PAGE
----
Finding the Right Doctor for Your Teen
Teenagers need a different kind of medical care than children do -- and their own relationship with the doctor.
If your child is on the cusp of puberty, gone are the days when she was
placated by a lollipop after a doctor’s visit. Now you likely have to badger or
bribe her to see the doctor or outright drag her to medical appointments. Even
more challenging for parents is making sure the doctor is a good match for
their growing kid’s needs, medically and emotionally.
When Palo Alto, Calif., mom Sally King (not her real name) started thinking
about getting her two daughters, 16 and 18, vaccinated against human
papillomavirus (HPV) infection (a major cause of cervical cancer), she realized
it was time to change doctors. “I had been taking them to a male pediatrician.
I didn’t feel it was comfortable for them.”
So she made an appointment with Sophia Yen, MD, MPH, a clinical instructor
of pediatrics at Stanford University School of Medicine in Palo Alto and an
adolescent medicine specialist. Yen made the teens feel at ease, answering
their questions as their mother sat in the waiting room.
Teen Medical Care
After a childhood of doctors’ visits aimed at preventing disease and
tracking developmental milestones, teens and preteens need a different level of
medical care. “We move from a prevention model to a sick model,” says Warren
Siegel, MD, chair of the department of pediatrics and director of adolescent
medicine at Coney Island Hospital in Brooklyn. Most teens, he says, don’t
consult doctors regularly unless they are sick or need physicals for sports
participation or jobs.
But the “well visit” model should continue, Siegel and other experts say.
“All adolescents should see their health care provider at least once a year,”
Siegel says. During those visits, your teen or preteen’s doctor not only should
evaluate your child’s physical and mental health and any need for immunizations
but also should ask about school performance and discuss puberty, sexual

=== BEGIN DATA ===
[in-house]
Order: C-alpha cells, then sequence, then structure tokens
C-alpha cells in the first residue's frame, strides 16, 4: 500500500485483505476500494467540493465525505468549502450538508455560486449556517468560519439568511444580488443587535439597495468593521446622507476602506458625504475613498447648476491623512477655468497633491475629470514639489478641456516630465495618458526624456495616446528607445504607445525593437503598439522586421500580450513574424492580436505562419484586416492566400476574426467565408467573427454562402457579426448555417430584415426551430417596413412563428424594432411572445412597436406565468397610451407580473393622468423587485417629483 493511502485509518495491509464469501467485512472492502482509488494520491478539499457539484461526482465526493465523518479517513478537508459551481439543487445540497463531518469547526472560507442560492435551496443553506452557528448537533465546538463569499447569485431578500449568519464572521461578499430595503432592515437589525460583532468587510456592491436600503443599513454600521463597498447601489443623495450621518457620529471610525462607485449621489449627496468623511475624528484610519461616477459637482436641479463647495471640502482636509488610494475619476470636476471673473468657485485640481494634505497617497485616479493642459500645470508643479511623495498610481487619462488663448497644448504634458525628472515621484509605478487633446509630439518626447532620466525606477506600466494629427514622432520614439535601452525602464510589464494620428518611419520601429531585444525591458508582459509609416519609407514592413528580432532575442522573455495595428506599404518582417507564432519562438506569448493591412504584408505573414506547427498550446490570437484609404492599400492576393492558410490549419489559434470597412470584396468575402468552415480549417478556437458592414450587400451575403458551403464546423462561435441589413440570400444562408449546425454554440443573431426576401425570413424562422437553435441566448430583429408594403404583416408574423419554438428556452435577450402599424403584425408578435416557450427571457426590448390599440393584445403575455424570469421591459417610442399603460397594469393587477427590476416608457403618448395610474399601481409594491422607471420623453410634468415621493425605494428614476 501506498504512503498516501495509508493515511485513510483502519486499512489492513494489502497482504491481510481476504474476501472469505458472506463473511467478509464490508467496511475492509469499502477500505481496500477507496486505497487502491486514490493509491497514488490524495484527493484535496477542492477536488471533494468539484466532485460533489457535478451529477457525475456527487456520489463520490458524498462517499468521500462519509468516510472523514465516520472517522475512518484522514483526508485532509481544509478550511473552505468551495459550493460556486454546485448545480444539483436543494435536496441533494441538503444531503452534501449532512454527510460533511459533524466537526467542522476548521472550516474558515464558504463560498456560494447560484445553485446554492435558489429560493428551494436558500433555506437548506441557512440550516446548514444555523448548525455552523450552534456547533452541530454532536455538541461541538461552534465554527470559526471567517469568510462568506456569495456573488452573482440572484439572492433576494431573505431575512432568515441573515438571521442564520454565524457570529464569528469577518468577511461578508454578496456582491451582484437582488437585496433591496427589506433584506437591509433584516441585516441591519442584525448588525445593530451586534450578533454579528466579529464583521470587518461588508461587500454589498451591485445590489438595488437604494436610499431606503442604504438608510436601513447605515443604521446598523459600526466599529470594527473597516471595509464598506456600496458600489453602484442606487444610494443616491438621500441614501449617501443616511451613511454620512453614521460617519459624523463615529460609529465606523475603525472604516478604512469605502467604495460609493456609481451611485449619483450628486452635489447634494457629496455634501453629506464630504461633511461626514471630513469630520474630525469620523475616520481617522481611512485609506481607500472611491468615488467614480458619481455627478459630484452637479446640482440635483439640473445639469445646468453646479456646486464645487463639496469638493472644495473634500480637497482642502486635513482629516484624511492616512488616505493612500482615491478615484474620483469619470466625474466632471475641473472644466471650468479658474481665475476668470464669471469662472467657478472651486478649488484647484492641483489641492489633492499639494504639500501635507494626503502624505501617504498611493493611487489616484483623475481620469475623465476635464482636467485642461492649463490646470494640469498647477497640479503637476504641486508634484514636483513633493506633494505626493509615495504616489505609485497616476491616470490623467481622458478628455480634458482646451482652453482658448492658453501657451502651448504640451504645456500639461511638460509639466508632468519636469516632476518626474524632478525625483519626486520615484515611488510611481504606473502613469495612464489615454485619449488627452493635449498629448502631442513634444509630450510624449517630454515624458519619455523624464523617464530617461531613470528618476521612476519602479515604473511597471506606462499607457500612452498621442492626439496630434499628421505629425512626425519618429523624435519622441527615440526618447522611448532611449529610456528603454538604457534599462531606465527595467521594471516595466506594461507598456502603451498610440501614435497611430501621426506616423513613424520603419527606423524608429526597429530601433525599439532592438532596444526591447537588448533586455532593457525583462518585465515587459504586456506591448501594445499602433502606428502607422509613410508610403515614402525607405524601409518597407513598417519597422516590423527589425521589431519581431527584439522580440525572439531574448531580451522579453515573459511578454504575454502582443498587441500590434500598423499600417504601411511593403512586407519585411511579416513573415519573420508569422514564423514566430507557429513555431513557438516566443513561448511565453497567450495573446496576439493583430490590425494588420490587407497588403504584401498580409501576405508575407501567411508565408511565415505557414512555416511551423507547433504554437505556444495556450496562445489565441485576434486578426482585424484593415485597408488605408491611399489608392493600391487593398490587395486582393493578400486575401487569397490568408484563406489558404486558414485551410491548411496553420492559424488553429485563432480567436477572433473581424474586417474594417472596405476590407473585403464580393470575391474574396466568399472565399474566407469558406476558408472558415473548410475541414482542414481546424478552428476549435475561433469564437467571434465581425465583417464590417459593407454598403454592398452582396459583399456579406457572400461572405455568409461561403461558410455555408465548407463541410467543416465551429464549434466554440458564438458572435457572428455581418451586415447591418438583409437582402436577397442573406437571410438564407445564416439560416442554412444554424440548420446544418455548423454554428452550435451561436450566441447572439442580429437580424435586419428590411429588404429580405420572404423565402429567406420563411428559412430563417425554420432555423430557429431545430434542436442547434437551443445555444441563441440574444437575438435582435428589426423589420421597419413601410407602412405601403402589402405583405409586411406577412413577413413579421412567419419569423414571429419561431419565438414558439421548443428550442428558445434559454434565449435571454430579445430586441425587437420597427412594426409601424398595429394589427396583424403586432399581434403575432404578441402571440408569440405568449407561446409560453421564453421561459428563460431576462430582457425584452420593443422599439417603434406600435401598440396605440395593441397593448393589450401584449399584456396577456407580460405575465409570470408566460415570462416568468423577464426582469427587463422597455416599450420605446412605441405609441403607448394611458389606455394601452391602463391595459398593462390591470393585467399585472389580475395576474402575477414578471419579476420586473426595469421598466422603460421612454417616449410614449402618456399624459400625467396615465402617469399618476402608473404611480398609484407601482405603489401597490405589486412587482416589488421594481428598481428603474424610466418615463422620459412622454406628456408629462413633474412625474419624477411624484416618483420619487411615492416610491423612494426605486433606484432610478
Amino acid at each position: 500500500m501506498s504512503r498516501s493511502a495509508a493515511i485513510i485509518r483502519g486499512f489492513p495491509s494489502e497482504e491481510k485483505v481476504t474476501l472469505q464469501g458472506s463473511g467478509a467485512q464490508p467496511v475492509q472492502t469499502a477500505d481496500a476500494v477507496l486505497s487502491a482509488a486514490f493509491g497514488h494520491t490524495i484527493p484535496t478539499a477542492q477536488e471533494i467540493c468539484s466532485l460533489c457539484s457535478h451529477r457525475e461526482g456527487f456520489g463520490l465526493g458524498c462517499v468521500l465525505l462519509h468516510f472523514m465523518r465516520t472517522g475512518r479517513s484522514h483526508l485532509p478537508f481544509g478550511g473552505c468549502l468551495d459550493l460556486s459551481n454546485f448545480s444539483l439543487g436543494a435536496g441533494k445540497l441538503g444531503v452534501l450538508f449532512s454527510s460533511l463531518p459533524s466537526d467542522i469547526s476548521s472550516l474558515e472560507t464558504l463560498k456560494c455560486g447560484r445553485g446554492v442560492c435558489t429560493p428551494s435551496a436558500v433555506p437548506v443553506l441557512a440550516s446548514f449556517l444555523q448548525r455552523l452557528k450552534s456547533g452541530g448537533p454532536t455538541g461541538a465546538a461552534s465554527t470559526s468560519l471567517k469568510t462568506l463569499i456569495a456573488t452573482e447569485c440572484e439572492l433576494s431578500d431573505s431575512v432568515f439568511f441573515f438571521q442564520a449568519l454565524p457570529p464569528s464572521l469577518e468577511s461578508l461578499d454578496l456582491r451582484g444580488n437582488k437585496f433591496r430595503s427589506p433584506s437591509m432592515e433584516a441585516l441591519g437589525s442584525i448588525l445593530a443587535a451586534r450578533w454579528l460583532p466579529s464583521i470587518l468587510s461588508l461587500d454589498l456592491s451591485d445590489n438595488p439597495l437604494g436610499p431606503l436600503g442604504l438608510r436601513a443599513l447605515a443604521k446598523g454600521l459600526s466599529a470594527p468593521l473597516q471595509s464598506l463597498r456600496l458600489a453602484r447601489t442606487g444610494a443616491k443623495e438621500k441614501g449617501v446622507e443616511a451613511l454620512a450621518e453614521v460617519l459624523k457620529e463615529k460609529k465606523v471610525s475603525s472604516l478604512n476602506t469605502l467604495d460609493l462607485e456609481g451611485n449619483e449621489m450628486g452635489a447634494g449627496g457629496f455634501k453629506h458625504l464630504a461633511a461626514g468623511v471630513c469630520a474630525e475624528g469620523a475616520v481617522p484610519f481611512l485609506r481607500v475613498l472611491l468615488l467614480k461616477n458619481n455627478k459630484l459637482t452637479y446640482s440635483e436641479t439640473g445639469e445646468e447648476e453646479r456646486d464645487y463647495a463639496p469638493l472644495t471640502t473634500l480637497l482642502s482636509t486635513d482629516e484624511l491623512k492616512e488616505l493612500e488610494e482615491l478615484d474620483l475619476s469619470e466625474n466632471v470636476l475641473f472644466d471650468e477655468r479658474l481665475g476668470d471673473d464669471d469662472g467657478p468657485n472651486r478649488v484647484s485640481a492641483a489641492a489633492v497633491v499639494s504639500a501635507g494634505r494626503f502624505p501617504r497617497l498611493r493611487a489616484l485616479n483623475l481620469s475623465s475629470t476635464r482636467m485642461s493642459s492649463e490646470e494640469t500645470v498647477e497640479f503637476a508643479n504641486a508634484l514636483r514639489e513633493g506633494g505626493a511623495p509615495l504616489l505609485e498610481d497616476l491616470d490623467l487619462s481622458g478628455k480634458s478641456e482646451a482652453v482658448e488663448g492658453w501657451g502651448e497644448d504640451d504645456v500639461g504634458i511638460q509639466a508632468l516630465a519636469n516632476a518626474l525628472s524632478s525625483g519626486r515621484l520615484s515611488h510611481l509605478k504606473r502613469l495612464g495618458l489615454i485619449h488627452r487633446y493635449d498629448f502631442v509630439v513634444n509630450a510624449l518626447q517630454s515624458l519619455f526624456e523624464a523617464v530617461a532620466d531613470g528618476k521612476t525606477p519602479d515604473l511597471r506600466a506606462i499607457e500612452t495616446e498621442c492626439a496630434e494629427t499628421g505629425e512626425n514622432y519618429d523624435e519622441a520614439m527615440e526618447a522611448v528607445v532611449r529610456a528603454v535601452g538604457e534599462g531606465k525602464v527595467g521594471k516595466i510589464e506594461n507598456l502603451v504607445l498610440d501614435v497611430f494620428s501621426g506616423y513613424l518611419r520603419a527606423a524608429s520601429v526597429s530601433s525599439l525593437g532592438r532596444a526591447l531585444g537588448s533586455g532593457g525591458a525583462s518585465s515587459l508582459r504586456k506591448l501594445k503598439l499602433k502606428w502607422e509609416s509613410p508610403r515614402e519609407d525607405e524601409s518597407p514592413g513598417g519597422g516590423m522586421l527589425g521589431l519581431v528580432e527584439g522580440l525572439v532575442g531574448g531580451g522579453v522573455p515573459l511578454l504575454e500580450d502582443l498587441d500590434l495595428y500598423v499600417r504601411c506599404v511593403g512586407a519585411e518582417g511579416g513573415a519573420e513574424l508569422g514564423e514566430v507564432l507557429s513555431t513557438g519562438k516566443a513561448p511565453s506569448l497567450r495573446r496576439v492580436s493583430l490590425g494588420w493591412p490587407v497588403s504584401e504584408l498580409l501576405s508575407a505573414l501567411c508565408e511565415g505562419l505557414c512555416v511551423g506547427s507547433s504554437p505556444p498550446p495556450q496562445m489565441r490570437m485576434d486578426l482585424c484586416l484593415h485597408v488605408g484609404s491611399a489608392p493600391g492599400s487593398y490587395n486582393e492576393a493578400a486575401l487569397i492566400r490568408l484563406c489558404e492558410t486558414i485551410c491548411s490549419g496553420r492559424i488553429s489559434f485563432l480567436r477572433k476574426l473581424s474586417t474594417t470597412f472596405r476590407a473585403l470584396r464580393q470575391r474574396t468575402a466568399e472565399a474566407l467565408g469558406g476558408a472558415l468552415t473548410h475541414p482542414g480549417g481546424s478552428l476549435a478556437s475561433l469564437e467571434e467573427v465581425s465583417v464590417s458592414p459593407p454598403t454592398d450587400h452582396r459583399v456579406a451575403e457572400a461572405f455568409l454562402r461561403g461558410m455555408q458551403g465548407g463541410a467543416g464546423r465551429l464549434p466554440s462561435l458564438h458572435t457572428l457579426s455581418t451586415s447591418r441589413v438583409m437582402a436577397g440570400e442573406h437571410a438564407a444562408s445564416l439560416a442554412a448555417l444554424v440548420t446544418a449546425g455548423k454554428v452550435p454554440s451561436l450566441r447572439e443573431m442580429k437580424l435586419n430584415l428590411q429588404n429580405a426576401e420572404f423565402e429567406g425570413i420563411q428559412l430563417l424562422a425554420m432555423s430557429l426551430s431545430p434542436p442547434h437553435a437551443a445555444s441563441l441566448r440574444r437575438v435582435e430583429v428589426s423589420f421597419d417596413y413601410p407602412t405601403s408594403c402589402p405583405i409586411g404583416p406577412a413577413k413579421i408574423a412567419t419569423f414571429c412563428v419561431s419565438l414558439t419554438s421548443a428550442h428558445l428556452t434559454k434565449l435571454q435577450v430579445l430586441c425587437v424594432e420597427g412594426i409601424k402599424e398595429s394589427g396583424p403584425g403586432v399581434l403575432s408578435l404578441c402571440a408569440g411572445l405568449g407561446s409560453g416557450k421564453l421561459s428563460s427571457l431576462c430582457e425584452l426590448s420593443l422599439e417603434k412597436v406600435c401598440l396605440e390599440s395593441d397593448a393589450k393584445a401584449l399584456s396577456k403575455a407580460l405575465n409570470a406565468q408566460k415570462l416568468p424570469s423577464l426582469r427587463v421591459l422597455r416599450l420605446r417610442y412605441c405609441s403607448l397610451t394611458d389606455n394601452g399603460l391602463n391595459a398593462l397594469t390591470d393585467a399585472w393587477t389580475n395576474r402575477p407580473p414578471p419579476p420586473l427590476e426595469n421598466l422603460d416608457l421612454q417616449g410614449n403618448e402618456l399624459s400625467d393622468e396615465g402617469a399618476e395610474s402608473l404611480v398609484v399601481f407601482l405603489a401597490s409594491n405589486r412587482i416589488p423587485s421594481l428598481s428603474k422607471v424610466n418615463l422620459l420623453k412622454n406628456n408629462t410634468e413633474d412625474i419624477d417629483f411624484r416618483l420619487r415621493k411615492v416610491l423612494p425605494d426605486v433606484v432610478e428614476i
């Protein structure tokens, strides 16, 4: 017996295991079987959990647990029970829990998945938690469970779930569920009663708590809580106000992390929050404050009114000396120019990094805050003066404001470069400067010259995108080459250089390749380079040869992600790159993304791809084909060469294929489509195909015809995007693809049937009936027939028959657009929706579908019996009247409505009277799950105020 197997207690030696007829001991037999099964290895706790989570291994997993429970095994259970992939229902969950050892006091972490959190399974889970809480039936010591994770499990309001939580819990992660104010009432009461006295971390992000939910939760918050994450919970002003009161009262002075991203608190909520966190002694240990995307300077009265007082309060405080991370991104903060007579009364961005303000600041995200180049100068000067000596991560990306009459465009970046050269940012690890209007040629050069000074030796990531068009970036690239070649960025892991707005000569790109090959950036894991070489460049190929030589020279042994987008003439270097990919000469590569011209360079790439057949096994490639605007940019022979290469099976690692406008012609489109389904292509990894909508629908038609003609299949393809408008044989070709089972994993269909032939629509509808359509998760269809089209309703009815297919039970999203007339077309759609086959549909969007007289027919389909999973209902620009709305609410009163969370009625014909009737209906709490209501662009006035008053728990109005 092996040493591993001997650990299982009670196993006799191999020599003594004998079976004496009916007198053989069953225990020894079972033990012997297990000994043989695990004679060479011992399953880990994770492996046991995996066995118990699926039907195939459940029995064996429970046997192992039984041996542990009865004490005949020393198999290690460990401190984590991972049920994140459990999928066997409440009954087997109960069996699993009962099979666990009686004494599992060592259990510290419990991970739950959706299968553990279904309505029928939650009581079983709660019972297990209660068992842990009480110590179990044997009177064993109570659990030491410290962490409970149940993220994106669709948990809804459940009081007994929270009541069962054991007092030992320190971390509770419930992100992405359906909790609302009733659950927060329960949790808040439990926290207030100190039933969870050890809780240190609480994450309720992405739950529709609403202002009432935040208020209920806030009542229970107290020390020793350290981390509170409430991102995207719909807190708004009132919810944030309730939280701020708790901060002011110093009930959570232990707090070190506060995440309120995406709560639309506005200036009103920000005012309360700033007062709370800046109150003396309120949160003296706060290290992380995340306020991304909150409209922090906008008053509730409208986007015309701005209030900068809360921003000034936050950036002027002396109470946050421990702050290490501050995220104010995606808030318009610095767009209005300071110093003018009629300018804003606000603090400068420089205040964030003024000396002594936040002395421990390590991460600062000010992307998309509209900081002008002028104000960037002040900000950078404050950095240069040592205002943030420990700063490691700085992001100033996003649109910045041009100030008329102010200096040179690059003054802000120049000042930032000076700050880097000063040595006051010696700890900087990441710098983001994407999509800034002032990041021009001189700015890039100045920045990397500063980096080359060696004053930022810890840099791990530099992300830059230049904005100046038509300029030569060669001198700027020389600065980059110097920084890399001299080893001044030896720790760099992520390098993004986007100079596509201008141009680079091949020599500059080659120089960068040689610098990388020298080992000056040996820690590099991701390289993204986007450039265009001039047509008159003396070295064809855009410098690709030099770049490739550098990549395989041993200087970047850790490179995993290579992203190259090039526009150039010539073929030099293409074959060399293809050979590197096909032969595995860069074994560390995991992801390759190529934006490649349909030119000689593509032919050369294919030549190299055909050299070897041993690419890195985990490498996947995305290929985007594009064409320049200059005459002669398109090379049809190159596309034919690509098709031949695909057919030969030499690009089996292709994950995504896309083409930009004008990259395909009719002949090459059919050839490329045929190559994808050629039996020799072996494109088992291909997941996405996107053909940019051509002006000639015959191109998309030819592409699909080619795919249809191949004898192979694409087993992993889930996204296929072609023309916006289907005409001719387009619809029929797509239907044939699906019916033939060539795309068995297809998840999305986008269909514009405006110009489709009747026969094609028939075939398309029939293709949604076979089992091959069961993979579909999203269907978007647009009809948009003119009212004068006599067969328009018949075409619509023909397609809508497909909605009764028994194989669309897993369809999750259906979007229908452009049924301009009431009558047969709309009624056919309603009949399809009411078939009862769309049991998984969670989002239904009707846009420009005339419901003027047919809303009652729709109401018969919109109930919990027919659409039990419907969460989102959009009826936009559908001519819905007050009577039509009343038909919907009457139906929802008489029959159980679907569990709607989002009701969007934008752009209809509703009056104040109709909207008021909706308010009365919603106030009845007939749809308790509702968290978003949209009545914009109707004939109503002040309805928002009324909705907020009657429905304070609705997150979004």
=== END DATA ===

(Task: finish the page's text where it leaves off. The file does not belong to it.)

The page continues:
activity, contraception, drugs, tobacco, and alcohol.
When Teens Should See Doctors Alone
Once your child hits puberty, the doctor may close the door in your face --
literally. “The 12-year visit is really a time when adolescents should be seen
alone,” Siegel says -- even earlier if they have already entered
Granted, the transition to the solo visit is not always easy for parents,
Yen says. “What we talk about,” she tells parents about her closed-door
conversations, “is confidential unless they are hurting themselves, someone is
hurting them, or they are hurting someone. Then I will definitely tell
Here’s the good news: Learning to navigate the doctor’s office as a teen is
good practice, Yen advises parents. “They will end up in the emergency room
without you [someday],” she says. “They need to know their medical history and
how to interact with a physician.” Having time alone with the doctor also makes
it easier for your child to broach delicate questions about new hair growth,
odd smells, periods, and sex.
Enlisting a doctor who really understands teens can ease the process of
turning over the medical reins. Was it difficult for Sally King to cut the cord
and give her daughters the privacy they needed? “No,” she says. “Dr. Yen made
it easy for them to take responsibility.”
After they left the doctor’s office, the trio celebrated with a ritual that
appeals to all ages: ice cream.